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A Supercharged China Could Turn Up the Heat on Global Commodities

Wood Mackenzie report looks at effect Asian economic powerhouse could have on natural resources markets

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China is the largest importer of almost every commodity on the global markets and ‘The Great Reopening’, a new Horizons report published today. Image for illustration purposes
China is the largest importer of almost every commodity on the global markets and ‘The Great Reopening’, a new Horizons report published today. Image for illustration purposes

Texas Border Business

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LONDON / HOUSTON / SINGAPORE – The Chinese economy is expected to grow by 5.5% but could grow by as much as 7% in 2023 as the country bounces back from three years of lock-down caused by the Covid pandemic according to a new report by Wood Mackenzie. 

China is the largest importer of almost every commodity on the global markets and ‘The Great Reopening’, a new Horizons report published today, looks at the expected impact that the Asian powerhouse’s re-emergence from the Covid pandemic. It offers both base case and high case scenarios for the Chinese economy and global commodities such as oil, gas, metals, and coal.  

“Faster -than-expected Chinese growth would reshape short-term commodities supply and prices dramatically,” says Massimo Di Odoardo, Vice President, Gas and LNG research. “Few commodities remain unaffected, but some are more impacted than others.” 

Base case versus high case

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The report states that if China’s economy grows at the expected base case of 5.5%, the recovery will remain domestically contained with minimal global impact. However, due to the industry-intensive nature of the high case scenario laid out in the report, positive ripple effects will be felt across the global economy. The high case scenario of 7% will also see exporters of capital equipment, resources and materials to China witness some considerable upside.  

“A hotter China lifts the global economy with gross domestic product growing by 2.6% in 2023 versus 2.2% in our base case,” says Peter Martin, Head of Economics.  

Oil prices set to rise

China’s return to normal mobility is expected to drive a strong recovery in global oil demand in 2023 from both a base and high case perspective. 

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“China being on the move again after the Zero Covid policy of 2022 will account for 1 million barrels a day (b/d) of the 2.6 million b/d gain we expect in oil demand this year,” Ann-Louise Hittle, Head of Macro Oils says. “This should see Brent crude prices rising from current levels to average US$89.40 per barrel (/bbl) for 2023.”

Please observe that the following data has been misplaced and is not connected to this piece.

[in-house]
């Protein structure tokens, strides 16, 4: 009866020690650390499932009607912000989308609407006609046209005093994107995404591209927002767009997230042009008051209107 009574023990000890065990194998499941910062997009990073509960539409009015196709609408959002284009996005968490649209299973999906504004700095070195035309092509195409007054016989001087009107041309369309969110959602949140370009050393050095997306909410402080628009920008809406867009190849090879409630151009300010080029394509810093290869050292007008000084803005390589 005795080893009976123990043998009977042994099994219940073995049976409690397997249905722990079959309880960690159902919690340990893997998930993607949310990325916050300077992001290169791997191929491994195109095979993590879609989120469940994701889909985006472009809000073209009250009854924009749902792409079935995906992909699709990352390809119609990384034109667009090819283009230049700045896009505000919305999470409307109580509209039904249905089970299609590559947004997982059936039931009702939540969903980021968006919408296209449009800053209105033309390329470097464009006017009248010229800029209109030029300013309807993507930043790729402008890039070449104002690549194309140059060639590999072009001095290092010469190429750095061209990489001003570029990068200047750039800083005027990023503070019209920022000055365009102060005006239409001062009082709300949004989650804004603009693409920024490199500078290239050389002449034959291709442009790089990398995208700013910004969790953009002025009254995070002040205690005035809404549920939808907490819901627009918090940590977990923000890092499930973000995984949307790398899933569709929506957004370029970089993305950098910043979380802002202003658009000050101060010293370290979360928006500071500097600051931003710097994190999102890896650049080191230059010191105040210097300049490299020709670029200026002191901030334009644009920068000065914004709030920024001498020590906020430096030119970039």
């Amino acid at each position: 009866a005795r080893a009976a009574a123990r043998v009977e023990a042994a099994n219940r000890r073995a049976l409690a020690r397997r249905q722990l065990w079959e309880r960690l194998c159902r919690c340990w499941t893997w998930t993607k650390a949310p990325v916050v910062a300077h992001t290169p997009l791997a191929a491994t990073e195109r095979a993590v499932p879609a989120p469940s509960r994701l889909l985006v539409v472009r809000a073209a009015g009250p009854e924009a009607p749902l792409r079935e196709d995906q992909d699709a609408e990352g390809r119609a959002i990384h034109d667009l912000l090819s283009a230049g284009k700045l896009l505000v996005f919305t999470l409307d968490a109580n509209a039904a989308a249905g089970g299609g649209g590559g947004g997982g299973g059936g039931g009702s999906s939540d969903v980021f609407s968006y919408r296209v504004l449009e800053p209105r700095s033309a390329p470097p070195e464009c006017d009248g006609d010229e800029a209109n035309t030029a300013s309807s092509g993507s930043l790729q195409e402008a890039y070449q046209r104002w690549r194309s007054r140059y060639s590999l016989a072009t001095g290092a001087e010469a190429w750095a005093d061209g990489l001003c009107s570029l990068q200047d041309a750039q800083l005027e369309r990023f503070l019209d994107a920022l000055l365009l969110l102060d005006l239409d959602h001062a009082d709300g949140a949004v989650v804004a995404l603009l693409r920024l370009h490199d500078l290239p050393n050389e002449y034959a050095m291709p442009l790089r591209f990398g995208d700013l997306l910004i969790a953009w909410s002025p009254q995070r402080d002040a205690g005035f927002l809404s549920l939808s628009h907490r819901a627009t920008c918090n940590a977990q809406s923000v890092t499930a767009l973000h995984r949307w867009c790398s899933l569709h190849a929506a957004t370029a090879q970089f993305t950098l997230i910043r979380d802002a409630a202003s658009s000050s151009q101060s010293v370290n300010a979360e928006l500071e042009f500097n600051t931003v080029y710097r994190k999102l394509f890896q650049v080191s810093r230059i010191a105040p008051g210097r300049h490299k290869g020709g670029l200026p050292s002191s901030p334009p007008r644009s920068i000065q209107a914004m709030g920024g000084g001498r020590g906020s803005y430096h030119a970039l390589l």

The more bullish high case scenario would see increased construction activity driving Chinese oil demand even higher in 2023 with the report predicting that the 1 million b/d figure could increase by as much as 400,000 b/d and push annual oil prices higher by US$3-US$5/bbl.  

Return to normal for refinery margins

 Demand for refined products in China will be stronger especially transport fuels and petrochemicals feedstocks. The report states that despite Chinese exports of gasoline, jet and diesel/gasoil being lower due to increased domestic demand, global balances are set to remain largely undisturbed.  

“The combination of stronger crude oil prices and lower transport fuel exports supports global refining margins by just US$0.5/bbl or so, lifting the Q4 2023 global composite gross refining margin to US$6.6/bbl, still weaker than the Q4 2022 average of US$11/bbl,” says Alan Gelder, Vice President of Research for Refining and Oil Markets.

European LNG imports safe for now

LNG imports to China fell by an extraordinary 20% in 2022, a total of 16 million tonnes (MT) or 22 billion cubic metres (bcm). One of the risks of China’s return to normality has been the impact it could have on European gas imports which swallowed up a substantial proportion of the supply void left by the country’s relative inactivity.  

“[The] global gas market is not out of the woods; it is a structurally tight market and prices are volatile,” says Massimo Di Odoardo, Vice President, Gas and LNG research. “But with demand trimmed by high prices, recent mild weather and markets proving resilient in a world without Russian pipeline exports to Europe, stronger-than-expected Chinese LNG demand is unlikely to lead to a repeat of the chaos seen in 2022.” 

Metals prices hinge on construction activity

With global metals markets so closely linked to the ebbs and flows of the Chinese economy, the level of growth is heavily dependent on how quickly the country’s industrial and property sectors ramp up.  

 “In our high-growth scenario, where growth is driven by more intensive industrial production and an outperforming property sector, the impact is greatest among the metal market’s heavyweights – steel, aluminium and copper,” says Nick Pickens, Research Director Global Mining. 

The report concludes that energy and natural resource markets remain delicately balanced and while China’s leadership remain cautious on monetary policy and fiscal policy, sharper growth cannot be discounted. China’s reopening could once again turn up the heat on prices across the energy and natural resources spectrum. 

Read the full report below:

The Great Reopening
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